photo by Marja Flick-Buijs
At the start of February, we launched our third annual
International Short Fiction Feature Writing Competition.
This is a Competition that celebrates all that Thresholds stands for, namely the reading, writing and study of the short story form. The entries we have received certainly support our goals: exploring, debating and, most importantly, taking pleasure in the intricacies of short fiction.
As in previous years, we called for features that recommend a single short story, a collection or an anthology, or that profile the life and writing of a short story author. We asked that all entries meet the Author Profile or We Recommend criteria, as well as the Thresholds submission guidelines, though, as always, we offered a slightly more generous maximum word count.
Running a competition is always a daunting prospect, particularly when you are asking people to write an essay. Unlike entering many short story competitions, it’s not often one has a ready-written essay on a particular author or story lying in wait in a desk drawer. This is why it’s a great honour for us to see so many carefully considered and well-written features flood in. This year entries arrived from all over the UK, Europe and around the world – including the USA, India and New Zealand – showing just how far Thresholds now reaches.
Our thanks go out to everyone who took the time to write and polish a feature to send to us. We know it’s not an easy task and it was an absolute pleasure to read every entry.
This year our team of judges found a very high quality of writing across the board, with vibrant and insightful pieces that captivated us, surprised us and even challenged our preconceptions. It’s always interesting to see how the brief will be interpreted and your entries certainly didn’t disappoint. Several of the features discussed writing processes, covering Gordon Lish’s edits on Raymond Carver’s short stories, asking where the humour in our writing has gone, and taking us into the drawn narratives of graphic storytelling.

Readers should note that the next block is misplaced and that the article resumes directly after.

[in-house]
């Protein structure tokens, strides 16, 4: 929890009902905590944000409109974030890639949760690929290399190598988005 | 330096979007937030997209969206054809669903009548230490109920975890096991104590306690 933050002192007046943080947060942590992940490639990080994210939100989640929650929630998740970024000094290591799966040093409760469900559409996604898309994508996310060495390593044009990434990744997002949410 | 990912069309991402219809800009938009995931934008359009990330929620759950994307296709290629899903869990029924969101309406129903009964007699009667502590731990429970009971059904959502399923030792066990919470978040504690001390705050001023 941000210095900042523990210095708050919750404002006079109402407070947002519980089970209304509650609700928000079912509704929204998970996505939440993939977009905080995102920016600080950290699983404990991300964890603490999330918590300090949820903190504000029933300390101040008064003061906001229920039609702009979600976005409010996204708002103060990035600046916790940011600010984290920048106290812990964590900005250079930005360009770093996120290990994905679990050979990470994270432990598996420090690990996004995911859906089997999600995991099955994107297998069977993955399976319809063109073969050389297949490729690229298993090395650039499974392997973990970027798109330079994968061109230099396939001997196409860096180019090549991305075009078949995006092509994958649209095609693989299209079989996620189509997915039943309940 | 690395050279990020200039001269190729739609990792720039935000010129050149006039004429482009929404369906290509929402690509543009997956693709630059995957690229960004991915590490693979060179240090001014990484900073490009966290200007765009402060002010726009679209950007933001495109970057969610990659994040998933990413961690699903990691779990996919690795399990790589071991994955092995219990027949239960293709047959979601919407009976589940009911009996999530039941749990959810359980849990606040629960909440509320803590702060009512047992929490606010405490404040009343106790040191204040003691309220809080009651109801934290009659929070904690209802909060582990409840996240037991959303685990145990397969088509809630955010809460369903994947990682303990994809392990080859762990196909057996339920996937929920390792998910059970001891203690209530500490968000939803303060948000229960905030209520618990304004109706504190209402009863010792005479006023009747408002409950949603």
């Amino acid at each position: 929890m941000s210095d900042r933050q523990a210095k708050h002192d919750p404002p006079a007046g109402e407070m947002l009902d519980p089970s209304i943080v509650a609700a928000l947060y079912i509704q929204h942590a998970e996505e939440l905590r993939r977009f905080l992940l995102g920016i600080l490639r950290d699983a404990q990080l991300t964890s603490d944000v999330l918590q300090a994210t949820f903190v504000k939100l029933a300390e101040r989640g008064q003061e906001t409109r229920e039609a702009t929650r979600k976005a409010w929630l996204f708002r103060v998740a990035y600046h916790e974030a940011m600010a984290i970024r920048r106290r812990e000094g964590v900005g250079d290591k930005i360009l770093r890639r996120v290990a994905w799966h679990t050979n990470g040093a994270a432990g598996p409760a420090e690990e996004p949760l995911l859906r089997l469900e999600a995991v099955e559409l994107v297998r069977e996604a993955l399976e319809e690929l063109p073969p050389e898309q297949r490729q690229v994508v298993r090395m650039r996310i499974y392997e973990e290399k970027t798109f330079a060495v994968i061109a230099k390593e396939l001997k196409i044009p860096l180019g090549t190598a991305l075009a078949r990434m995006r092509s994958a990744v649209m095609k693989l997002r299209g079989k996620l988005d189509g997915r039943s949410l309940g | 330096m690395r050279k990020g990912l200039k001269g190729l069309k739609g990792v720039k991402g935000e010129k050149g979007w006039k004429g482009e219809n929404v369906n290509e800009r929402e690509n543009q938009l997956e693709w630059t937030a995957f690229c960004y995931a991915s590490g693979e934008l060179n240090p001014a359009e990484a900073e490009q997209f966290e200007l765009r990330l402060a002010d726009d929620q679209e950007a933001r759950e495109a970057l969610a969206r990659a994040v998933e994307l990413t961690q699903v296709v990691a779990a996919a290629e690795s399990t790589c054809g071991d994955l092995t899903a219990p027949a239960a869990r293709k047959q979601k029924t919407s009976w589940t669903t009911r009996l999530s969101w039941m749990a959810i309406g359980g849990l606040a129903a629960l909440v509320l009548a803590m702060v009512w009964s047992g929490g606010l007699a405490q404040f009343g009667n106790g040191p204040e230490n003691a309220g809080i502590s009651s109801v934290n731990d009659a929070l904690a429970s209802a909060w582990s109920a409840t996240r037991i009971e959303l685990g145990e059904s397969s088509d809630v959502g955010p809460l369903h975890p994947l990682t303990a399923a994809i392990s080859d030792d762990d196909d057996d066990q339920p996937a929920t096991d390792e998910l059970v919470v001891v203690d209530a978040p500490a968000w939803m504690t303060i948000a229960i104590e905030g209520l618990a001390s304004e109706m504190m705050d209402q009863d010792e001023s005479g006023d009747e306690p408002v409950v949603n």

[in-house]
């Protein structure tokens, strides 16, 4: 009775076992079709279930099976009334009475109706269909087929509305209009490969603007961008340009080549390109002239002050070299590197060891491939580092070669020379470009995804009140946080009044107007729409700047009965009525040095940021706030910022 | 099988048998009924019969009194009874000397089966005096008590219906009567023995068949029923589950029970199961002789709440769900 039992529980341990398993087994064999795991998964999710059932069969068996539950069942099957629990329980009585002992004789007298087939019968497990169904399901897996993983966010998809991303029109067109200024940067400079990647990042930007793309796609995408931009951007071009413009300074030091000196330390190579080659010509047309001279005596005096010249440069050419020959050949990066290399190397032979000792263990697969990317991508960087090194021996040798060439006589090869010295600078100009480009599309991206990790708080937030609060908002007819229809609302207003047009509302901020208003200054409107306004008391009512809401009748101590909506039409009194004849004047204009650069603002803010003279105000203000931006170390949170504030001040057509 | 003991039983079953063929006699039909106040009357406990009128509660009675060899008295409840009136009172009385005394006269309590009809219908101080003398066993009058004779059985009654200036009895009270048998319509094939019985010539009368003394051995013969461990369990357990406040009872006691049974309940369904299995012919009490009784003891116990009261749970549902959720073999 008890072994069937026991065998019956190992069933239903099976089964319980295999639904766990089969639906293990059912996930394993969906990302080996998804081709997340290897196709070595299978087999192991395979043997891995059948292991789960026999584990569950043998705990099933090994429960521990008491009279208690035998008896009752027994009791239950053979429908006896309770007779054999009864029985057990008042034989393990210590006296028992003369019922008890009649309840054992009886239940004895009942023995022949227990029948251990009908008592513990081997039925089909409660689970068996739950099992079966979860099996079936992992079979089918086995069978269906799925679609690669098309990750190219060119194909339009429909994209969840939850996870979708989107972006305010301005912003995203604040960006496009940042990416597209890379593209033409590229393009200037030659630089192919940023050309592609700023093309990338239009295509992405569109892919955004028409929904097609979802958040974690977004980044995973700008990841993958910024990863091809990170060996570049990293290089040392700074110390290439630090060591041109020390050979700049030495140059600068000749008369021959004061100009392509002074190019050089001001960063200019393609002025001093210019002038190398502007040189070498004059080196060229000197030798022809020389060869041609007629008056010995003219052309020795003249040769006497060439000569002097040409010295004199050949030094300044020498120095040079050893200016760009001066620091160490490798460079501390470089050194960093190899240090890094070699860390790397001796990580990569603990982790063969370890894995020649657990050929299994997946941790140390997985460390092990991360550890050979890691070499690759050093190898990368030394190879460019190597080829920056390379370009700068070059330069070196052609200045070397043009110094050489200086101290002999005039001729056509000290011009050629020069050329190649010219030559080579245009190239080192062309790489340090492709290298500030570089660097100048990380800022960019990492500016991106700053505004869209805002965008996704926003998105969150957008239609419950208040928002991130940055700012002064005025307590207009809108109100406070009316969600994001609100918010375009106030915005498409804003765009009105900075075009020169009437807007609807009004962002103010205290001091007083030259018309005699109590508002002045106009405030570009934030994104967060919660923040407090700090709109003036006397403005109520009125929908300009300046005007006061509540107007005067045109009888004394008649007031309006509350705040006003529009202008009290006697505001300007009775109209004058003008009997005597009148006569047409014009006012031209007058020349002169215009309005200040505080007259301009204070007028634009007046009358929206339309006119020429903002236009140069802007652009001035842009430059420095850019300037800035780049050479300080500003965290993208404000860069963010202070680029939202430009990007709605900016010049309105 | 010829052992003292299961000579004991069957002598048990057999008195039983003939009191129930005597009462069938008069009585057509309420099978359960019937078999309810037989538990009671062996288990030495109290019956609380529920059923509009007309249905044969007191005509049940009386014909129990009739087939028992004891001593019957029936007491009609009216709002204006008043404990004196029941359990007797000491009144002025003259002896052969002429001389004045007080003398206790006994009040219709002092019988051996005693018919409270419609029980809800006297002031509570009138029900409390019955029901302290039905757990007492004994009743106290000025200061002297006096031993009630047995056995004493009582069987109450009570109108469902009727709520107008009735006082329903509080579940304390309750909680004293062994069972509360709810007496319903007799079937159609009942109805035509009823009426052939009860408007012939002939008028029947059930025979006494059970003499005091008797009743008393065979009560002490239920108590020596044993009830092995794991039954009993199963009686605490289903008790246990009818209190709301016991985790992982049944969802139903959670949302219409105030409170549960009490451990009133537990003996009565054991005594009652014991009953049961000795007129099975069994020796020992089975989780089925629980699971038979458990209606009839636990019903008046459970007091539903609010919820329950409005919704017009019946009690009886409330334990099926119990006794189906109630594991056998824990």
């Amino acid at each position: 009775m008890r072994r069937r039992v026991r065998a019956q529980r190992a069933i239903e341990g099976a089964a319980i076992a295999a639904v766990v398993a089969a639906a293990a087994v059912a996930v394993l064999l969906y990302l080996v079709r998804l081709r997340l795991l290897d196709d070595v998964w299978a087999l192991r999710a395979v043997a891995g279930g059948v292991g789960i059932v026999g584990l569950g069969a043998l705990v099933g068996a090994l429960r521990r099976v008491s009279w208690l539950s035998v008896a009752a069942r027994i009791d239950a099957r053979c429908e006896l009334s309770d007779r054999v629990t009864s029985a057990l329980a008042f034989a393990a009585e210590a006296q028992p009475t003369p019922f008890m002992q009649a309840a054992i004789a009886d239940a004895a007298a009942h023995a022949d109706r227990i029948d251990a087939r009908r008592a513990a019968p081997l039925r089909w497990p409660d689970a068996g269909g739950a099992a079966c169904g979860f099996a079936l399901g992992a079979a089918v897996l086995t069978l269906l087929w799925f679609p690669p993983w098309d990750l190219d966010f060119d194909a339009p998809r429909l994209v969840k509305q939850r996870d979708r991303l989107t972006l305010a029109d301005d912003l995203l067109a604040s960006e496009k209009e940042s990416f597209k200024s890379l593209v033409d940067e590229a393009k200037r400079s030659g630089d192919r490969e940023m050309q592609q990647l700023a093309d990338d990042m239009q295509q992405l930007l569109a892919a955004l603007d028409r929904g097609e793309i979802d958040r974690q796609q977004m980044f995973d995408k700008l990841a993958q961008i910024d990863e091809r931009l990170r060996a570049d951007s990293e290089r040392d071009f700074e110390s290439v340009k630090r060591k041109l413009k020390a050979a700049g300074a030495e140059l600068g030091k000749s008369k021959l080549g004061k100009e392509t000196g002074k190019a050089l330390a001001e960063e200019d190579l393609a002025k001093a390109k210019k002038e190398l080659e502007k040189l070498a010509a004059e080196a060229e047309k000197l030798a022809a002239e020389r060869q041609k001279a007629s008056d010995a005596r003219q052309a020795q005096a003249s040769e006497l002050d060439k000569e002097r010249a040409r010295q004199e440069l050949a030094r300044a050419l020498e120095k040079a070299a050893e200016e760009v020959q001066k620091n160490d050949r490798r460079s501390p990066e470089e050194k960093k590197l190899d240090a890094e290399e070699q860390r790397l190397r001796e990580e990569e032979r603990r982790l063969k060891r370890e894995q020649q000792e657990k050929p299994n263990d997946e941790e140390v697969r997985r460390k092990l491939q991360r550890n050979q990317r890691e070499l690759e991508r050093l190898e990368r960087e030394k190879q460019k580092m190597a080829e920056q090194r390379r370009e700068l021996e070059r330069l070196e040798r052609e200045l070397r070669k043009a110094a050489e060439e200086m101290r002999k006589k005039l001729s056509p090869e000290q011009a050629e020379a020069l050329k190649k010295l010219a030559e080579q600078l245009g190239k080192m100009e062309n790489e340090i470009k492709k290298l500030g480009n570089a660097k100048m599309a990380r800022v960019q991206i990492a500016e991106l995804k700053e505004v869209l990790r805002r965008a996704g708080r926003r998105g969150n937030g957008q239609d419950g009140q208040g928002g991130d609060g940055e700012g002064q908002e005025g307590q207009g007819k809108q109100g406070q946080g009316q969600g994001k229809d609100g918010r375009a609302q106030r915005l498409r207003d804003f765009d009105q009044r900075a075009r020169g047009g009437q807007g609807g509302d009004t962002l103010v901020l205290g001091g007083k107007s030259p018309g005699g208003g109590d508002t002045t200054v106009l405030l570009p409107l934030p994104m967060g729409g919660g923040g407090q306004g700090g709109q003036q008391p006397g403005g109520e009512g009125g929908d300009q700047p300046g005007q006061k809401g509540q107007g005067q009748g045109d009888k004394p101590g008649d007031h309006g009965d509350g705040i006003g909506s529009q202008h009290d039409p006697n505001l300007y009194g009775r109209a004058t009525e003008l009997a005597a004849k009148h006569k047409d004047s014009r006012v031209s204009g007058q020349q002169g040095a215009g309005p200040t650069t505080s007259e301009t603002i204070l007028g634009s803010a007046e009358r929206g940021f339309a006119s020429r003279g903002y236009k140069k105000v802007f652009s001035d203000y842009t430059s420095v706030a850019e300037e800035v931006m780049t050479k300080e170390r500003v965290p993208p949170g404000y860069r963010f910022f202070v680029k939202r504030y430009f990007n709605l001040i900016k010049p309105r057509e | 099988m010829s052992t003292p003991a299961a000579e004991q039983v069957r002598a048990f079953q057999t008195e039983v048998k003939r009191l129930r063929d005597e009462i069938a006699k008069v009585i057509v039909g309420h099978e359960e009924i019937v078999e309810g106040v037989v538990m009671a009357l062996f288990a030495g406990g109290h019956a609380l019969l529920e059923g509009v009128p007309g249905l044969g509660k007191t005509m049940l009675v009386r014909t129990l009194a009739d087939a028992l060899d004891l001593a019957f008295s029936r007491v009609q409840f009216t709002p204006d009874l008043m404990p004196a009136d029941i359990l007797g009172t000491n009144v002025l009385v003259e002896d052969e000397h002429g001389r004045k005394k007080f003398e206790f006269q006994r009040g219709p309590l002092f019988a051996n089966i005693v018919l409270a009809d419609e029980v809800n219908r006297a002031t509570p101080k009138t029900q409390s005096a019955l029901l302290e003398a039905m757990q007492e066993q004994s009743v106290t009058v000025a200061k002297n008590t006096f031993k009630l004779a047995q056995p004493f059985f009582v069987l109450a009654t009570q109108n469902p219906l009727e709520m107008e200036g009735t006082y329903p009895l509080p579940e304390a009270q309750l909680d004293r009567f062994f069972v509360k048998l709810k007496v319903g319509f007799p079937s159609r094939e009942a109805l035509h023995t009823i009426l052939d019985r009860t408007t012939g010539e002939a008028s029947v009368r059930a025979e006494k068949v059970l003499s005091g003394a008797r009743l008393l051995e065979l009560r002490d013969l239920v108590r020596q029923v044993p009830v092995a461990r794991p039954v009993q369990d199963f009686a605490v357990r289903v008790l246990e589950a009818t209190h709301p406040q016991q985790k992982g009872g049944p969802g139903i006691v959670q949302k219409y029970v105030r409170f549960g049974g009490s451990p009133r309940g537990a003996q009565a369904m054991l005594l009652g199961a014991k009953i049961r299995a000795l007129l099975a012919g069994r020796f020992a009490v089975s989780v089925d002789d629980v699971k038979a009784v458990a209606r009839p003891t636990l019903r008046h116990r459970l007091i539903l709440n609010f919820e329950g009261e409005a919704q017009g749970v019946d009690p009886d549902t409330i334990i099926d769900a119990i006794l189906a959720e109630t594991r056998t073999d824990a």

Interestingly, many of the entries focussed on reactions to stories. One argued that Annie Proulx’s ‘Brokeback Mountain’ is about a love story that happens to involve two men, rather than about the social issue of homosexuality. Another examined the roles of women in George Saunders’ recent Folio prize-winning collection. Whilst a third drew a line under the controversial comparisons between Sarah Hall’s ‘Mrs Fox’ and David Garnett’s Lady Into Fox.
Other features bravely took an author we may not be familiar with and introduced us to their works. F.X. Toole’s boxing stories, and the one-time tale from mysterious author Helen Harris are just a few that I will be adding to my bookshelves. But, as much as we love finding new authors, we also revel in re-discovering stories. It is remarkable that a great number of your essays can bring yet further new light to names we know so well. You’ve managed to fascinate us with writing on the stories of Joyce, Chekhov, Hemingway, Elizabeth Bowen, Katherine Mansfield, Angela Carter and Alice Munro. Not an easy feat. Even Charles Dickens’ stories have been given new life this year. And, at the same time, contemporary names we are familiar with here at Thresholds – Kevin Barry, David Constantine, Robert Shearman, to name a few – have been presented in such a way that we want to pick up a copy and re-read their tales.
With this wonderfully rich collection of essays – plus many more that, regrettably, there just isn’t room to mention – judging was a difficult task. After lengthy discussion, we finally compiled our longlist of fourteen measured, insightful and compelling features, and now we’ve managed to whittle it down to the following shortlist of seven.
Each of the shortlisted essays will be published on The Forum in the coming months. The overall prize-winner of £500, and the two runners-up (each receiving £100), will be announced on Thresholds next week.
We would like to pass our warm congratulations to the 2014 THRESHOLDS International Short Fiction Feature Writing Competition shortlisted writers.
Carys Bray: Horror and Humanity
Stephen Devereux: Where are you Helen Harris?
Dan Powell: Yoshihiro Tatsumi’s The Push Man and Other Stories
Angela Readman: What We Talk About When We Talk About Editing
Sharon Telfer: Wolves at the Hearthside
Gill Thompson: A Woman of Words
Claire Thurlow: on Alice Munro
Victoria Leslie: Lost and Found: Mary Butts’ ‘With and Without Buttons’
Charles E. May: The Love Story of Annie Proulx’s ‘Brokeback Mountain’
Kath McKay: Drilling for Water
Marcella O’Connor: Elizabeth Bowen Misremembered
Juliet West: In Your Dreams: Fantasy Women in George Saunders’ Tenth of December
Scott Wilson: Dickens’ Ghosts
Patrick Yarker: The View from the Mailbox